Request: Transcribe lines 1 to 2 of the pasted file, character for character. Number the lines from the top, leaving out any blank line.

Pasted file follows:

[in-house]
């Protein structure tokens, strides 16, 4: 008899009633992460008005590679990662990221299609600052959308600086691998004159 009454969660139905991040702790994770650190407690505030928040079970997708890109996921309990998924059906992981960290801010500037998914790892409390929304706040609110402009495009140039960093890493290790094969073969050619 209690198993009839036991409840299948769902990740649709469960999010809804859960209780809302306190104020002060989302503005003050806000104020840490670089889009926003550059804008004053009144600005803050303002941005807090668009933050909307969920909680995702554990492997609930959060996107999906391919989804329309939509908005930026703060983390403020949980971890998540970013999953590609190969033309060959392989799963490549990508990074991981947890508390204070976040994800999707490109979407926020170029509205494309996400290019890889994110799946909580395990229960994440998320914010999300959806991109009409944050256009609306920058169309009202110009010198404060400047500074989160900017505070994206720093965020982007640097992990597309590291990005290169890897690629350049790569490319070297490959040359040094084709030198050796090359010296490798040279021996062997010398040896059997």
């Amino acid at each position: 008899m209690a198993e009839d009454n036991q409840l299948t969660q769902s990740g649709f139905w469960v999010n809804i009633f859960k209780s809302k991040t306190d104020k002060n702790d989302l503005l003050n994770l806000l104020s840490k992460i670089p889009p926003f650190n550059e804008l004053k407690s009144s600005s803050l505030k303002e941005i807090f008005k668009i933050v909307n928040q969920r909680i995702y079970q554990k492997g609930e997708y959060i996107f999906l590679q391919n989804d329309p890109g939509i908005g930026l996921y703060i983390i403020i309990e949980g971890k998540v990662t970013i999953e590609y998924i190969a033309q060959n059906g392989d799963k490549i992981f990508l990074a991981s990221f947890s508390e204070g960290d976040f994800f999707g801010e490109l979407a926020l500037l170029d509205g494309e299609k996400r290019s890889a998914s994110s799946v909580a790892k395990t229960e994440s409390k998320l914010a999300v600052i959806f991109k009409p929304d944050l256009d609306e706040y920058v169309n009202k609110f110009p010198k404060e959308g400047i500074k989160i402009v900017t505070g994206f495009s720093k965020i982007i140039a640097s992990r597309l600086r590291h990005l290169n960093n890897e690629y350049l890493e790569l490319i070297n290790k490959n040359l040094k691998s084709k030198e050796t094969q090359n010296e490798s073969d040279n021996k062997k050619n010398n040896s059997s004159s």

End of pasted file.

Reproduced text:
[in-house]
């Protein structure tokens, strides 16, 4: 008899009633992460008005590679990662990221299609600052959308600086691998004159 009454969660139905991040702790994770650190407690505030928040079970997708890109996921309990998924059906992981960290801010500037998914790892409390929304706040609110402009495009140039960093890493290790094969073969050619 209690198993009839036991409840299948769902990740649709469960999010809804859960209780809302306190104020002060989302503005003050806000104020840490670089889009926003550059804008004053009144600005803050303002941005807090668009933050909307969920909680995702554990492997609930959060996107999906391919989804329309939509908005930026703060983390403020949980971890998540970013999953590609190969033309060959392989799963490549990508990074991981947890508390204070976040994800999707490109979407926020170029509205494309996400290019890889994110799946909580395990229960994440998320914010999300959806991109009409944050256009609306920058169309009202110009010198404060400047500074989160900017505070994206720093965020982007640097992990597309590291990005290169890897690629350049790569490319070297490959040359040094084709030198050796090359010296490798040279021996062997010398040896059997």